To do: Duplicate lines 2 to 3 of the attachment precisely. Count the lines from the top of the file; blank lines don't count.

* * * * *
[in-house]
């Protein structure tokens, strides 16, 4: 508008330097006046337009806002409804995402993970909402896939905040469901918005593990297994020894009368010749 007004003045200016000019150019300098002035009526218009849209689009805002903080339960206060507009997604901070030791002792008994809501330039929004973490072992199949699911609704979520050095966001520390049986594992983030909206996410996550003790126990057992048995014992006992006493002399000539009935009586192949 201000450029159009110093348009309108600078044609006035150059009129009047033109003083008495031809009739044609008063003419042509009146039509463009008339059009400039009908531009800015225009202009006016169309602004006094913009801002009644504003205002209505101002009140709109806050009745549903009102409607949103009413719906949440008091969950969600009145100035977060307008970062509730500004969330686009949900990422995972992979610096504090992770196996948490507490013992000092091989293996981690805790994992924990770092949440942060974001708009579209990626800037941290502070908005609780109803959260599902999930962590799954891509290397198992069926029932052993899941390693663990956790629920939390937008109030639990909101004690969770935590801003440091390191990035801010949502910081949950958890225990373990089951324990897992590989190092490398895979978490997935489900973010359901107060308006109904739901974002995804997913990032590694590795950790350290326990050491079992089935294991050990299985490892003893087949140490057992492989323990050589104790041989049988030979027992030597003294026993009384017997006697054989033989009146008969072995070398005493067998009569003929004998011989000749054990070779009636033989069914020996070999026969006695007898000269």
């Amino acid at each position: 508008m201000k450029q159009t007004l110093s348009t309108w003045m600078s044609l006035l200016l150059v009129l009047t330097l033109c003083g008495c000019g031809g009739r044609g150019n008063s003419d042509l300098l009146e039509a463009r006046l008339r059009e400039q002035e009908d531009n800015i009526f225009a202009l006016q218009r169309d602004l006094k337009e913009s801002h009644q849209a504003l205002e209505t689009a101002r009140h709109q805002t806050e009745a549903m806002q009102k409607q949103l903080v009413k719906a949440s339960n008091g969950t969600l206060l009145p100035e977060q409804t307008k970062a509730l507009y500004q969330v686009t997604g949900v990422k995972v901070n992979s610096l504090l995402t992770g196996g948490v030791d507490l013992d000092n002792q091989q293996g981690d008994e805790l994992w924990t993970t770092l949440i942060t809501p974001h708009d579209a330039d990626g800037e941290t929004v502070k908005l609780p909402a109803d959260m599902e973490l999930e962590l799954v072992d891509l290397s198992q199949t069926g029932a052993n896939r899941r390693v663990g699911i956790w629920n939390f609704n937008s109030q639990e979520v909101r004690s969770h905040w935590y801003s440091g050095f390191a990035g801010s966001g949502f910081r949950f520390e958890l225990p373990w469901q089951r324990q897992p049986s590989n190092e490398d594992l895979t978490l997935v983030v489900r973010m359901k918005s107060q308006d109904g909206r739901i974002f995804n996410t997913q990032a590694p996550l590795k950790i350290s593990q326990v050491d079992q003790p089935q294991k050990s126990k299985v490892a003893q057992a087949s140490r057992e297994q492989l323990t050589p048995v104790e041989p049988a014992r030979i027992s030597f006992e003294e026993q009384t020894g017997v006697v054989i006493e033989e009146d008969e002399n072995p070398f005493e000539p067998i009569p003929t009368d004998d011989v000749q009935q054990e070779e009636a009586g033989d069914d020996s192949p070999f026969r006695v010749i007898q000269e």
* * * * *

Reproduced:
């Protein structure tokens, strides 16, 4: 508008330097006046337009806002409804995402993970909402896939905040469901918005593990297994020894009368010749 007004003045200016000019150019300098002035009526218009849209689009805002903080339960206060507009997604901070030791002792008994809501330039929004973490072992199949699911609704979520050095966001520390049986594992983030909206996410996550003790126990057992048995014992006992006493002399000539009935009586192949 201000450029159009110093348009309108600078044609006035150059009129009047033109003083008495031809009739044609008063003419042509009146039509463009008339059009400039009908531009800015225009202009006016169309602004006094913009801002009644504003205002209505101002009140709109806050009745549903009102409607949103009413719906949440008091969950969600009145100035977060307008970062509730500004969330686009949900990422995972992979610096504090992770196996948490507490013992000092091989293996981690805790994992924990770092949440942060974001708009579209990626800037941290502070908005609780109803959260599902999930962590799954891509290397198992069926029932052993899941390693663990956790629920939390937008109030639990909101004690969770935590801003440091390191990035801010949502910081949950958890225990373990089951324990897992590989190092490398895979978490997935489900973010359901107060308006109904739901974002995804997913990032590694590795950790350290326990050491079992089935294991050990299985490892003893087949140490057992492989323990050589104790041989049988030979027992030597003294026993009384017997006697054989033989009146008969072995070398005493067998009569003929004998011989000749054990070779009636033989069914020996070999026969006695007898000269």
């Amino acid at each position: 508008m201000k450029q159009t007004l110093s348009t309108w003045m600078s044609l006035l200016l150059v009129l009047t330097l033109c003083g008495c000019g031809g009739r044609g150019n008063s003419d042509l300098l009146e039509a463009r006046l008339r059009e400039q002035e009908d531009n800015i009526f225009a202009l006016q218009r169309d602004l006094k337009e913009s801002h009644q849209a504003l205002e209505t689009a101002r009140h709109q805002t806050e009745a549903m806002q009102k409607q949103l903080v009413k719906a949440s339960n008091g969950t969600l206060l009145p100035e977060q409804t307008k970062a509730l507009y500004q969330v686009t997604g949900v990422k995972v901070n992979s610096l504090l995402t992770g196996g948490v030791d507490l013992d000092n002792q091989q293996g981690d008994e805790l994992w924990t993970t770092l949440i942060t809501p974001h708009d579209a330039d990626g800037e941290t929004v502070k908005l609780p909402a109803d959260m599902e973490l999930e962590l799954v072992d891509l290397s198992q199949t069926g029932a052993n896939r899941r390693v663990g699911i956790w629920n939390f609704n937008s109030q639990e979520v909101r004690s969770h905040w935590y801003s440091g050095f390191a990035g801010s966001g949502f910081r949950f520390e958890l225990p373990w469901q089951r324990q897992p049986s590989n190092e490398d594992l895979t978490l997935v983030v489900r973010m359901k918005s107060q308006d109904g909206r739901i974002f995804n996410t997913q990032a590694p996550l590795k950790i350290s593990q326990v050491d079992q003790p089935q294991k050990s126990k299985v490892a003893q057992a087949s140490r057992e297994q492989l323990t050589p048995v104790e041989p049988a014992r030979i027992s030597f006992e003294e026993q009384t020894g017997v006697v054989i006493e033989e009146d008969e002399n072995p070398f005493e000539p067998i009569p003929t009368d004998d011989v000749q009935q054990e070779e009636a009586g033989d069914d020996s192949p070999f026969r006695v010749i007898q000269e």